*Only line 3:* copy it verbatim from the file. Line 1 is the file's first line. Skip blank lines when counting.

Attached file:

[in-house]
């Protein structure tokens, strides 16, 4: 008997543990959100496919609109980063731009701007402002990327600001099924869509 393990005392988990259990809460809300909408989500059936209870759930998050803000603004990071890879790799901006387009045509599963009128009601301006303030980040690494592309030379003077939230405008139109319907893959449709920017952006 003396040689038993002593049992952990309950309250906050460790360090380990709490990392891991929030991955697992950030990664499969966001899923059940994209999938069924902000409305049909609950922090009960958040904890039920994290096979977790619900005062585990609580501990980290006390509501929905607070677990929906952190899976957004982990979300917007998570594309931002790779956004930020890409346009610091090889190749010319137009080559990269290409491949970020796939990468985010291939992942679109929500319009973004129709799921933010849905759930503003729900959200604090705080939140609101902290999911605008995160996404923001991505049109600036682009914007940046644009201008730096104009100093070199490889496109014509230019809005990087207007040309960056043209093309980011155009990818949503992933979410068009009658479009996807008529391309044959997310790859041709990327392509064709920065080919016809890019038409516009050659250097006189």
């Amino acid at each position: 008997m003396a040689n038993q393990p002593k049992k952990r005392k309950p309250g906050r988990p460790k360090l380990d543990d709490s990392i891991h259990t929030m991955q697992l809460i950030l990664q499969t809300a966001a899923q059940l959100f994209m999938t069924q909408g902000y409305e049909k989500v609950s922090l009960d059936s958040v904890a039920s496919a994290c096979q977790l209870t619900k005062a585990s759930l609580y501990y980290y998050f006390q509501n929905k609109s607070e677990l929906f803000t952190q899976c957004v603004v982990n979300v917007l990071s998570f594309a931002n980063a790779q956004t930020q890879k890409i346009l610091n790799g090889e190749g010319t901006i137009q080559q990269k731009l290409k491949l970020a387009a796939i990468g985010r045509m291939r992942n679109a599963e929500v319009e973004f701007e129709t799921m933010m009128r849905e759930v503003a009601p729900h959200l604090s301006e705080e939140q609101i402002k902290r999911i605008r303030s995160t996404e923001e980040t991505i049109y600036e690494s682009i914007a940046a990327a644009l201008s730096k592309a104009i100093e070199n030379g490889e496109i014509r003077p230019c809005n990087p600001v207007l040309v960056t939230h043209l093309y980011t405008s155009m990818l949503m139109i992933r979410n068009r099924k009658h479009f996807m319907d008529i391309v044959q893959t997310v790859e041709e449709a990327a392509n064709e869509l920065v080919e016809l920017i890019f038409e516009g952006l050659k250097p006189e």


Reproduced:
């Amino acid at each position: 008997m003396a040689n038993q393990p002593k049992k952990r005392k309950p309250g906050r988990p460790k360090l380990d543990d709490s990392i891991h259990t929030m991955q697992l809460i950030l990664q499969t809300a966001a899923q059940l959100f994209m999938t069924q909408g902000y409305e049909k989500v609950s922090l009960d059936s958040v904890a039920s496919a994290c096979q977790l209870t619900k005062a585990s759930l609580y501990y980290y998050f006390q509501n929905k609109s607070e677990l929906f803000t952190q899976c957004v603004v982990n979300v917007l990071s998570f594309a931002n980063a790779q956004t930020q890879k890409i346009l610091n790799g090889e190749g010319t901006i137009q080559q990269k731009l290409k491949l970020a387009a796939i990468g985010r045509m291939r992942n679109a599963e929500v319009e973004f701007e129709t799921m933010m009128r849905e759930v503003a009601p729900h959200l604090s301006e705080e939140q609101i402002k902290r999911i605008r303030s995160t996404e923001e980040t991505i049109y600036e690494s682009i914007a940046a990327a644009l201008s730096k592309a104009i100093e070199n030379g490889e496109i014509r003077p230019c809005n990087p600001v207007l040309v960056t939230h043209l093309y980011t405008s155009m990818l949503m139109i992933r979410n068009r099924k009658h479009f996807m319907d008529i391309v044959q893959t997310v790859e041709e449709a990327a392509n064709e869509l920065v080919e016809l920017i890019f038409e516009g952006l050659k250097p006189e």